“We let the men participate in the workshop discussions, but the training sessions are only for women journalists,” says Mona Khadir, who coordinates the activities of the Filastiniyat Women Journalists’ Club in Gaza.
The just-completed review of Taiwan’s initial state human rights report offers a new model featuring direct involvement by civil society organisations in examining compliance with international rights covenants.
Molotov cocktails, clouds of teargas, live gunfire, ambulance sirens wailing as they ferried the wounded, and round after round of rubber-coated metal bullets exploding in the street…these were familiar scenes in Palestinian protest.
Women face greater odds in achieving equal political representation in the Pacific Islands than in any other region of the world, holding just 3 percent of seats in national parliaments, compared to 20 percent in Sub-Saharan Africa and 18.5 percent in South East Asia.
More than 10,000 people living in the coastal Adriatic town Dubrovnik have done what many others in the region could never. They are holding a referendum on a controversial development project that they believe endangers their city.
“We wanted to do something to bring focus to the plight of Palestinian political prisoners, of which there are around 5,000 in Israeli jails, including hunger strikers, children, women,” says Mohannad Barakat, 30, one of seven Palestinians who have made a Palestinian version of the Gangnam style.
Gaza is becoming increasingly radicalised as Hamas continues its crackdown on civil liberties, press freedom and the rights of women. In the last few weeks a number of journalists have been arrested and accused of being involved in “suspicious activities”, several detainees shot dead by police during arrest attempts, and female students asked to abide by a strict Islamic dress code.
Graphic video footage of an Egyptian man being dragged naked across a street and beaten by riot police during a protest in Cairo has sparked outrage in Egypt and heightened calls for police reform, a key demand of the 2011 uprising that toppled dictator Hosni Mubarak.
Despite anti-discrimination laws and a steadily growing number of employed women, Japan is falling behind the rest of the world on gender equality. Widespread discrimination persists, and has only grown more subtle over the past years.
From full literacy declared in the seventies, Iraq is down to 40 percent literacy for women. From the first woman prime minister and the first woman judge in the Middle East in 1959, Iraq has slipped to a place where an abnormal number of widows struggle, and where child marriages are on the rise. Hanaa Edwar is putting up a fight to win Iraqi women their freedoms again.
Governments in Eastern Europe and Central Asia are being urged to end the institutionalisation of babies as more than 15,000 children a year in the region continue to be subjected to a practice experts say often leaves them physically and mentally scarred for life.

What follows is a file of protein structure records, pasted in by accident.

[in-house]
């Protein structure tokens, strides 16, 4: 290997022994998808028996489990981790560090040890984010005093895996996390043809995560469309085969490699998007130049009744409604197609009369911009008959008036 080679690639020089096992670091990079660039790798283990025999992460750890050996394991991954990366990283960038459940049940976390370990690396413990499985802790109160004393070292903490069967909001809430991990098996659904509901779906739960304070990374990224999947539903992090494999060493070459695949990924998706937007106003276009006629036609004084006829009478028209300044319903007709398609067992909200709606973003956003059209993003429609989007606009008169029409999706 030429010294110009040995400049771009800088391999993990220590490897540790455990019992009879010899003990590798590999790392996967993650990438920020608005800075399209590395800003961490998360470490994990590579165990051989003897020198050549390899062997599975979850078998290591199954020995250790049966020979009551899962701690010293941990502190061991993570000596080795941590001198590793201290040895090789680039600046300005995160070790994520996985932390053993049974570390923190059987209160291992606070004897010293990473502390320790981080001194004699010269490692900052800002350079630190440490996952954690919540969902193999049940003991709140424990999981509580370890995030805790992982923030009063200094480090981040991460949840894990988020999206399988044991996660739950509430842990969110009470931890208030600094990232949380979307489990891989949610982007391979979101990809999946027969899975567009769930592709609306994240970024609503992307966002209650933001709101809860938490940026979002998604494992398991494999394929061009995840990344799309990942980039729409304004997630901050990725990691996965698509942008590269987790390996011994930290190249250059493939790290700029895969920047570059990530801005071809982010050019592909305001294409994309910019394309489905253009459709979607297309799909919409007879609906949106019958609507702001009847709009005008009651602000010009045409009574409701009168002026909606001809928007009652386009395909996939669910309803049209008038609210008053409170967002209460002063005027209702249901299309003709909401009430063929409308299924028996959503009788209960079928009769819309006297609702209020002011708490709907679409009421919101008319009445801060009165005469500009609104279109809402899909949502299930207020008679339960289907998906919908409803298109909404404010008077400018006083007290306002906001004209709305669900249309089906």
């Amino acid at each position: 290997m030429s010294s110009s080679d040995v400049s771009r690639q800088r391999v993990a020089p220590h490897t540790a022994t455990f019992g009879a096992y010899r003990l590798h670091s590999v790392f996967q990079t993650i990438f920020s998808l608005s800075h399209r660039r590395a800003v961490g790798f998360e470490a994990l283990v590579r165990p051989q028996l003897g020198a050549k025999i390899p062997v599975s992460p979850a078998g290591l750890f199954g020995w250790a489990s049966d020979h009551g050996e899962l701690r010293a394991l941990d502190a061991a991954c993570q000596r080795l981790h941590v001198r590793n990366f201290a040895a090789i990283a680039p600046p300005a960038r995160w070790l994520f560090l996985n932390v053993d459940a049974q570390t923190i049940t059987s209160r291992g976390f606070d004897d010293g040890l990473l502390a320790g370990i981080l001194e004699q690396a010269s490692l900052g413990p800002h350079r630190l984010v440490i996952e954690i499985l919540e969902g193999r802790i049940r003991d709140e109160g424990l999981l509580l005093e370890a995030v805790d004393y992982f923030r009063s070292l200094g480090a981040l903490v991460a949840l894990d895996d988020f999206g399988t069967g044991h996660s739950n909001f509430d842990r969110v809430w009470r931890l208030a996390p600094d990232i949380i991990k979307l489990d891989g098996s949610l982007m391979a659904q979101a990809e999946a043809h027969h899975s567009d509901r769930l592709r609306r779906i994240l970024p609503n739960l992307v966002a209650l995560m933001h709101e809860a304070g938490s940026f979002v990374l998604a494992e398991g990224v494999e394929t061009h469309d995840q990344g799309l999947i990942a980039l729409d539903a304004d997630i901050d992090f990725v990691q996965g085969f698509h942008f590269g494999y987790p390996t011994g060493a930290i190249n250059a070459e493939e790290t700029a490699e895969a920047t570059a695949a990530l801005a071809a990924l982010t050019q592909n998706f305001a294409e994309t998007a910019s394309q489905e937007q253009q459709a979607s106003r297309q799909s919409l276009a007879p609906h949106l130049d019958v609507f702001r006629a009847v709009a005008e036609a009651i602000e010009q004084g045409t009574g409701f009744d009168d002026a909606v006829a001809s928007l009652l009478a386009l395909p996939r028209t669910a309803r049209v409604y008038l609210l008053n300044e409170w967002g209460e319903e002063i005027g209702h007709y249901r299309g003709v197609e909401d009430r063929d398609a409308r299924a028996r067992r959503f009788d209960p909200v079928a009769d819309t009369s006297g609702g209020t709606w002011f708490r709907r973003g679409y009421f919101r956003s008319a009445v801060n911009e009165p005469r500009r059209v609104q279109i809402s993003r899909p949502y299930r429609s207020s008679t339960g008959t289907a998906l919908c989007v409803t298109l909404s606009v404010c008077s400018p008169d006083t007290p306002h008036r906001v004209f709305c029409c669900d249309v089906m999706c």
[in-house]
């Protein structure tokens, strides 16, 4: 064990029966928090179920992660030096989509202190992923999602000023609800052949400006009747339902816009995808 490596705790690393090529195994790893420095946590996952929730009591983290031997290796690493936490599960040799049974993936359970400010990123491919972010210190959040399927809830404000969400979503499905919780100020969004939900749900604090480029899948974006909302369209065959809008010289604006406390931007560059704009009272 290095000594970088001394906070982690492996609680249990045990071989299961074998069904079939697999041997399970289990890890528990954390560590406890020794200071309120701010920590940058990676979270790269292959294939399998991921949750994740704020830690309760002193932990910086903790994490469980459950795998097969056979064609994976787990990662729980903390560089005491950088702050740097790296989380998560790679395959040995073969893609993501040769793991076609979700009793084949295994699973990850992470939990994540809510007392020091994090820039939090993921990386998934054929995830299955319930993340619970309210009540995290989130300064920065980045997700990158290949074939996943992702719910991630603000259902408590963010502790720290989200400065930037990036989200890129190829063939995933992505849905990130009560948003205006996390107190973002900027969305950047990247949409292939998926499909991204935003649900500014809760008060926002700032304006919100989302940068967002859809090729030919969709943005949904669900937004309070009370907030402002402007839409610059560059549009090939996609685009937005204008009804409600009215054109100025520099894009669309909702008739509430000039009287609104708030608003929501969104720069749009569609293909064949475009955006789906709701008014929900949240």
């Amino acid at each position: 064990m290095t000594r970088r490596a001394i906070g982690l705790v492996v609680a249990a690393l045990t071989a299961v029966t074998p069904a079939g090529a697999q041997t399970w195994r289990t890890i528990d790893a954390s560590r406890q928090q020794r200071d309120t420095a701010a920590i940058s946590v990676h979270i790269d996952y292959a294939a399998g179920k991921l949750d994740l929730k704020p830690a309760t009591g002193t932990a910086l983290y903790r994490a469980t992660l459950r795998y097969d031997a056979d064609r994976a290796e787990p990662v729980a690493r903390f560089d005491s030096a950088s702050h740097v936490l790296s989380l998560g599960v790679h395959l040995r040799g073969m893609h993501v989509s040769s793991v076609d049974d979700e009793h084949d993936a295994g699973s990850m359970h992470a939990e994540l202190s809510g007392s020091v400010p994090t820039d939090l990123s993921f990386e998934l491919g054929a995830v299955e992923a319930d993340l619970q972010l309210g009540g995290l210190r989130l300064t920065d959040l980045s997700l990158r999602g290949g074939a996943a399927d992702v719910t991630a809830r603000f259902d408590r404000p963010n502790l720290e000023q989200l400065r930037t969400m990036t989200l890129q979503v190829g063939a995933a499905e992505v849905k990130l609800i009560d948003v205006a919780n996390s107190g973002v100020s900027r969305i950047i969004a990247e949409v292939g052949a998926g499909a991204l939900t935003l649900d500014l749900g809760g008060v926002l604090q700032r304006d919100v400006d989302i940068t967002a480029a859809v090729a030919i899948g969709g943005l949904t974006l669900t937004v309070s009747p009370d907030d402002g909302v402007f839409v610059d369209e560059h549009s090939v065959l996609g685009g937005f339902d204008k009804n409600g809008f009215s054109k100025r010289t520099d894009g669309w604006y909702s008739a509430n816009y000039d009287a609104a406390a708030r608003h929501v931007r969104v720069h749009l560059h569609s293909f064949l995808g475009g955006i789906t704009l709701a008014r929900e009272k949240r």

Since the restoration of democracy in 2008, Pakistan has undertaken steps to uphold human rights, but the situation of minorities has only worsened, according to a group of NGOs. Dalits are in the worst state, facing both religious and social discrimination, they say.
During the uprising that toppled Egyptian dictator Hosni Mubarak women stood shoulder to shoulder with men in Cairo’s Tahrir Square, pressing the revolution’s demands for freedom, justice and dignity. But those who hoped the revolution would make them equal partners in Egypt’s future claim they may be worse off now than under Mubarak’s authoritarian rule.
Ten years of campaigning by the World Coalition against the Death Penalty have brought fruit: the number of countries that have abolished capital punishment in law or practice has gone up to 140. But some countries have resumed executions this year.
The annual debate has just wrapped up and, already, the certainty is that if last year Palestinian statehood auspiciously dominated the international agenda, this time, the issue vanished from the United Nations General Assembly (UNGA), and will vanish even further from world affairs.
In 1996, Maria Mamerita Mestanza Chavez, a 33-year-old Peruvian mother of seven, was threatened with imprisonment if she did not comply with the government policy of undergoing sterilisation. After suffering post-operative complications for which she was refused treatment, Chavez died nine days later.
Police in South Sudan have begun press-ganging every "idle" youth they can find to provide labour on police farms. The State Police Commissioner in Northern Bahr al Gazal state says young men cannot be left to drink tea and play cards all day while food insecurity threatens the country.
In the face of rising public criticism over a range of controversial political manoeuvres, the Ugandan government has become increasingly hostile to the work of non-governmental organisations, particularly those advocating for the rights of the lesbian, gay, bisexual and transgender community, according to a new report from Human Rights Watch.
A rash of recent rape cases has sparked local criticism of the weakness of the justice system in the Democratic Republic of Congo, where inadequate resources and simple incompetence mean survivors of sexual violence hold little hope of obtaining justice.
When Kenyan athlete David Lekuta Rudisha simultaneously became the first person ever to break the 1min 41sec mark in the 800m while also becoming the first person to set a world record at this year’s London Olympics on Thursday Aug. 9, he managed another first. He briefly united an ethnically divided nation.
The move in Malawi to close down Chinese businesses outside of the four major cities has been condemned as xenophobic by rights organisations. A new law enforced Jul. 31 barred foreigners from carrying out trade in Malawi’s outlying and rural areas.